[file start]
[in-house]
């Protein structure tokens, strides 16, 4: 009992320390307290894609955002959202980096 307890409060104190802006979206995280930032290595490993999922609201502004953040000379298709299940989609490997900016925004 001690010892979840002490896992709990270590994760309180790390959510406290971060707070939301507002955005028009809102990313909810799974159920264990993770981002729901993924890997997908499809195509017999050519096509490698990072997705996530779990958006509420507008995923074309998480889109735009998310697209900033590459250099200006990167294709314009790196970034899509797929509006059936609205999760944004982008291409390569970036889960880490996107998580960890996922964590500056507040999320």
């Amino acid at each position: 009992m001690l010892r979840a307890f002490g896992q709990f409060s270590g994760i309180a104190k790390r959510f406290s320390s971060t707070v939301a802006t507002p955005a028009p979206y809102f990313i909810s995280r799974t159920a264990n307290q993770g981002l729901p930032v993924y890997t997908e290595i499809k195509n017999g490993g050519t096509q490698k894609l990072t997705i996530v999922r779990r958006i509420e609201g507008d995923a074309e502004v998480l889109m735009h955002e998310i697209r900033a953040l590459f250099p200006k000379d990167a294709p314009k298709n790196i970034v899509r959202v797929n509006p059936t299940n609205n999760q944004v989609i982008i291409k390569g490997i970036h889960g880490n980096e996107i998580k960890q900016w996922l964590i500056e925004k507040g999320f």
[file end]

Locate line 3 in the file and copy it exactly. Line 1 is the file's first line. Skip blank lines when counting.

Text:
């Amino acid at each position: 009992m001690l010892r979840a307890f002490g896992q709990f409060s270590g994760i309180a104190k790390r959510f406290s320390s971060t707070v939301a802006t507002p955005a028009p979206y809102f990313i909810s995280r799974t159920a264990n307290q993770g981002l729901p930032v993924y890997t997908e290595i499809k195509n017999g490993g050519t096509q490698k894609l990072t997705i996530v999922r779990r958006i509420e609201g507008d995923a074309e502004v998480l889109m735009h955002e998310i697209r900033a953040l590459f250099p200006k000379d990167a294709p314009k298709n790196i970034v899509r959202v797929n509006p059936t299940n609205n999760q944004v989609i982008i291409k390569g490997i970036h889960g880490n980096e996107i998580k960890q900016w996922l964590i500056e925004k507040g999320f």